Had Trichet had his way they'd have burned the bones as well. Our deposit accounts would have been emptied too and if you doubt that ask yourself why every EU country has had to pass bail in legislation for bank accounts. Totally undemocratic legislation - the citizen's rights go to the bottom of the pile - sh!t flows down.
Hence my less than enthusiastic expectations of the EU.
That bail in legislation is dynamite waiting to go off.
It makes the banks even less responsible for their f^ck ups but gives them more authority to make those f%~k ups.
When you're left holding the can it's time to beware.
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Re: Brexit & Rugby

Postby paddyor » November 16th, 2016, 6:42 pm

Oldschool wrote:Peg Leg.
As you explain it, it sounds reasonably accurate except for the fact that you are suggesting that the EU were innocents in the process.
They weren't, however at this stage, it doesn't matter who is to blame.
It behoves both parties to do their best to ensure that the damage done is minimised.
Taking the hump isn't going to achieve anything and the EU needs to realise this.
A starting point for both parties for example might be to look at arrangements the EU has with countries like Switzerland.

The EU's relationship with Switzerland is the result of multiple rounds of multilateral trade deals over decades. I'd agree it would be good if they could develop a similar relationship but it would take years to do. And even then, the EU Swiss relationship is a bit soured at the moment and at risk of breaking down(over free movement of people), so you don't get the same stability as more formal structures. The Canadian deal might be a good blueprint but wouldn't give them the same
If they take a "we're going to teach them a lesson" approach there will be more than one loser and Ireland will be one of the big losers.
I see England and Ireland struggling to deal with the situation
I see the EU doing nothing. We'll only talk to you after you press the "go" button.
That's a negotiating tactic.

So is witholding when you are going to trigger art 50 and announcing plans to name and shame companies that employ foreigners (connected to how EU nationals in Britain are treated post Brexit & vice versa of course).
We should be asking, as one of the likely losers, is that really good enough?
The EU has to engage and has to be seen to engage..

This is a f*cking terrible idea. If you want backdoor discussions then why not just dispense with the whole process and let Germany France and the UK go off and do a deal (as David Davis wants) that 2 years down the line anyone of the 27 can (and likely will) just reject. Much better to keep it formal and above board.
Ruddock's tackle stats consistently too low for me to be taken seriously as a Six Nations blindside..... Ruddock's defensive stats don't stack up. - All Blacks Nil, Jan 15th, 2014
England A 8 - 14 Ireland A, 25th Jan 2014
Ruddock(c) 19/2 Tackles
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Re: Brexit & Rugby

Postby Oldschool » November 16th, 2016, 7:51 pm

paddyor wrote:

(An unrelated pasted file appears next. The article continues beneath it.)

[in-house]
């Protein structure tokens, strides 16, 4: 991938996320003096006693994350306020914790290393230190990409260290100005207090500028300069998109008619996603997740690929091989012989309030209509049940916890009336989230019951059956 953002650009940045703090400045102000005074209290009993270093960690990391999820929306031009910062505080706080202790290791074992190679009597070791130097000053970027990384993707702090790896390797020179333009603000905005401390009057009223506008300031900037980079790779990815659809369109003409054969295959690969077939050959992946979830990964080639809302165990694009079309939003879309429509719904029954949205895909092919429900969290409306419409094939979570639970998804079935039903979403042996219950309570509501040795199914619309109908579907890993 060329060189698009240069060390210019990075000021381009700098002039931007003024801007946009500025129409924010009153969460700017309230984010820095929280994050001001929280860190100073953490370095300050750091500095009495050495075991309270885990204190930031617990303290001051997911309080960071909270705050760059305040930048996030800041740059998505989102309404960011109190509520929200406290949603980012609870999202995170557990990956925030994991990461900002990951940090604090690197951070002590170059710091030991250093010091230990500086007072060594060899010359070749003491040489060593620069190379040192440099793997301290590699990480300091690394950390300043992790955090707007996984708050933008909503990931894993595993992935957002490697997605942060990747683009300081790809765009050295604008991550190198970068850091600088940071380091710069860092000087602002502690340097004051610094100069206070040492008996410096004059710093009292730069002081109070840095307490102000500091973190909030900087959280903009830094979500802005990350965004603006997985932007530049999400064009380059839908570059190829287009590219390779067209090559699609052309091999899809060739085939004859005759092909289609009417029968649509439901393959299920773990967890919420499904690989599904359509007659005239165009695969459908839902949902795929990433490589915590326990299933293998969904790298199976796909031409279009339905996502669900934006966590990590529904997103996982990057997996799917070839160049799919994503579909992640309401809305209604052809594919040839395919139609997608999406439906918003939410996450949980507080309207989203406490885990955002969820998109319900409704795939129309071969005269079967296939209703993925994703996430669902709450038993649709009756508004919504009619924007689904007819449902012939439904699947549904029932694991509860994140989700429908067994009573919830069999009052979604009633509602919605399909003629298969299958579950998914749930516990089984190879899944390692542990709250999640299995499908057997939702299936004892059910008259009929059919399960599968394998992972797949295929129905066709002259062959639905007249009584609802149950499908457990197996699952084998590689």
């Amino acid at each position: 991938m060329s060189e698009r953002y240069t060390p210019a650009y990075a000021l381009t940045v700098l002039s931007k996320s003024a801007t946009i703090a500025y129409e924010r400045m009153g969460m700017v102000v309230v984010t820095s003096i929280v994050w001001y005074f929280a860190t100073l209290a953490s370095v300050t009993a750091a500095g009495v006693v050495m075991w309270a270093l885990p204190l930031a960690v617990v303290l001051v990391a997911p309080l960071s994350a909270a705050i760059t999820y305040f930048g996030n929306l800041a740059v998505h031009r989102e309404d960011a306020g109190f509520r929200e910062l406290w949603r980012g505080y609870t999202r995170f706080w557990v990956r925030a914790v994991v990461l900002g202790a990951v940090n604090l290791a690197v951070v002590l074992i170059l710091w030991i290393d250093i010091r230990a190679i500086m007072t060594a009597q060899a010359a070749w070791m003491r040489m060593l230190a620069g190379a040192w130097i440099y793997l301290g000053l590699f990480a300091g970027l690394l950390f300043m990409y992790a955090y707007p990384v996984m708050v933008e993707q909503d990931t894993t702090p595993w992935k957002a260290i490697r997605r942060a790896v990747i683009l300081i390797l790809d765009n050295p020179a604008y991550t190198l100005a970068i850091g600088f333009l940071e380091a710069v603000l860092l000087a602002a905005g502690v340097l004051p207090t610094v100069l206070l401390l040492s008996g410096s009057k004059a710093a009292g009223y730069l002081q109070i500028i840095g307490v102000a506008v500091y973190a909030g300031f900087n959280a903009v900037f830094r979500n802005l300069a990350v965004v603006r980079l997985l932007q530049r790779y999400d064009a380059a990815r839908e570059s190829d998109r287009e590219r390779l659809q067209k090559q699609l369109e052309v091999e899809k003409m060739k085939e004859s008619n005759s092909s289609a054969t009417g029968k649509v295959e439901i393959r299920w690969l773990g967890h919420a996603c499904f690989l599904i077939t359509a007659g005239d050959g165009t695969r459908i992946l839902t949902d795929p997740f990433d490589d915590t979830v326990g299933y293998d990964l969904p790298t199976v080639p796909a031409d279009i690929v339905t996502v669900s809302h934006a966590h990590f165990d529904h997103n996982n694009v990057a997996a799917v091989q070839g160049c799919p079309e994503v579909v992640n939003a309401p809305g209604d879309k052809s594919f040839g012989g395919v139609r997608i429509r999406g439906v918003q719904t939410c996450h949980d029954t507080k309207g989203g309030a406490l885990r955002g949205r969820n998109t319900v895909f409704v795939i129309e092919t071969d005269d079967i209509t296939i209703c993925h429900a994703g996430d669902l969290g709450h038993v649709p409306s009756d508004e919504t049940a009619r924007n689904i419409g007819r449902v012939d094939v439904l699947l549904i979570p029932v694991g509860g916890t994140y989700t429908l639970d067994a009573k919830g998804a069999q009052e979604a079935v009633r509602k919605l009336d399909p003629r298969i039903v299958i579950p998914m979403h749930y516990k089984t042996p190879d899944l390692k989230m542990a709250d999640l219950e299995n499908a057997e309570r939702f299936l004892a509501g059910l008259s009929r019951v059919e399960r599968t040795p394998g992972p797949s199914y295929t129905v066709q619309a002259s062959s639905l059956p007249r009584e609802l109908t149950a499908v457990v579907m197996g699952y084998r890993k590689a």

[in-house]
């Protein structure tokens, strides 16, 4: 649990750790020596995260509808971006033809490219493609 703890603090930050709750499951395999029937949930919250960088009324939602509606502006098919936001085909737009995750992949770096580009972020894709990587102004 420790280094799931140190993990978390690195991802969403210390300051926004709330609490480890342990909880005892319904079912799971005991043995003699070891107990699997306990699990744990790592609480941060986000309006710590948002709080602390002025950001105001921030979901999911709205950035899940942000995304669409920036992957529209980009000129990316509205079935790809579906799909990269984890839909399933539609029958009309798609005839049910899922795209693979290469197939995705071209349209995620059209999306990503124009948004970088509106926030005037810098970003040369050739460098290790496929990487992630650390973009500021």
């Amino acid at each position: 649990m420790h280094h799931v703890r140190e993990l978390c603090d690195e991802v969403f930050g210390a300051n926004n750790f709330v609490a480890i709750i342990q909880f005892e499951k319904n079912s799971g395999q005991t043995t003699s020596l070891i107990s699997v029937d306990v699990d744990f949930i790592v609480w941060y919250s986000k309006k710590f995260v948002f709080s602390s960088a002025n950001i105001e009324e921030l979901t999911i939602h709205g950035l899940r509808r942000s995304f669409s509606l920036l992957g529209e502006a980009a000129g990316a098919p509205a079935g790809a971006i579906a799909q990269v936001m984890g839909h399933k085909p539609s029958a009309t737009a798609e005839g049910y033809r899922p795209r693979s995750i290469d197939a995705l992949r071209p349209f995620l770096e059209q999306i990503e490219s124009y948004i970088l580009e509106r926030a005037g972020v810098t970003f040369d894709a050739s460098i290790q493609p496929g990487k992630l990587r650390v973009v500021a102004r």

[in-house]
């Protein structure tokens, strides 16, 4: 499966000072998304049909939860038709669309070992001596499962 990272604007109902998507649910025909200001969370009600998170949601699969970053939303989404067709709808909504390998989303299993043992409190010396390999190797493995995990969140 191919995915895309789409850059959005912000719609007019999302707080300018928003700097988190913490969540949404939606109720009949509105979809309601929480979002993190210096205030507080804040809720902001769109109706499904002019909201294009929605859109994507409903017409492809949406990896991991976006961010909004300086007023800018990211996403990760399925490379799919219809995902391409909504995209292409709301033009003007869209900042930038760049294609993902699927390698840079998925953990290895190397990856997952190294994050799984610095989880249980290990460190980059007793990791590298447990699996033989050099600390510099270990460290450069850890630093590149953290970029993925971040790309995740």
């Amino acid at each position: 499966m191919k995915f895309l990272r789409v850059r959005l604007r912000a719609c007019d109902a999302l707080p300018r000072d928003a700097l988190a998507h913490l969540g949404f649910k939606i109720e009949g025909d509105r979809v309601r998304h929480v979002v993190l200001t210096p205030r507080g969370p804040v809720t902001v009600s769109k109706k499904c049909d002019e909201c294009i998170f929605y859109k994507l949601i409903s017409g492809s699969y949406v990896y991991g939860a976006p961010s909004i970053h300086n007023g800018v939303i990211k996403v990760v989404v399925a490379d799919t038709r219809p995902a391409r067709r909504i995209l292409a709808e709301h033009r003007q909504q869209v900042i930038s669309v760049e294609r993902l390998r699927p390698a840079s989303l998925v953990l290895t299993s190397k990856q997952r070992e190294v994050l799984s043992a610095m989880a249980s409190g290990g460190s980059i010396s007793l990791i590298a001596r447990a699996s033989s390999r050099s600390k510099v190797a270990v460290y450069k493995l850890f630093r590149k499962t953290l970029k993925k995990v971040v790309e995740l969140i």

Oldschool wrote:Peg Leg.
As you explain it, it sounds reasonably accurate except for the fact that you are suggesting that the EU were innocents in the process.
They weren't, however at this stage, it doesn't matter who is to blame.
It behoves both parties to do their best to ensure that the damage done is minimised.
Taking the hump isn't going to achieve anything and the EU needs to realise this.
A starting point for both parties for example might be to look at arrangements the EU has with countries like Switzerland.

The EU's relationship with Switzerland is the result of multiple rounds of multilateral trade deals over decades. I'd agree it would be good if they could develop a similar relationship but it would take years to do. And even then, the EU Swiss relationship is a bit soured at the moment and at risk of breaking down(over free movement of people), so you don't get the same stability as more formal structures. The Canadian deal might be a good blueprint but wouldn't give them the same
If they take a "we're going to teach them a lesson" approach there will be more than one loser and Ireland will be one of the big losers.
I see England and Ireland struggling to deal with the situation
I see the EU doing nothing. We'll only talk to you after you press the "go" button.
That's a negotiating tactic.

So is witholding when you are going to trigger art 50 and announcing plans to name and shame companies that employ foreigners (connected to how EU nationals in Britain are treated post Brexit & vice versa of course).
We should be asking, as one of the likely losers, is that really good enough?
The EU has to engage and has to be seen to engage..

This is a f*cking terrible idea. If you want backdoor discussions then why not just dispense with the whole process and let Germany France and the UK go off and do a deal (as David Davis wants) that 2 years down the line anyone of the 27 can (and likely will) just reject. Much better to keep it formal and above board.

Using Switzerland or Canada or etc. So there is no need to spend many more years re-inventing the wheel.
Free movement of people is fine in theory and is simply a mantra the EU have adopted for god knows what reason.
There are obvious ways of dealing with this issue and the EU have chosen to simply stick with their mantra and ignore reason.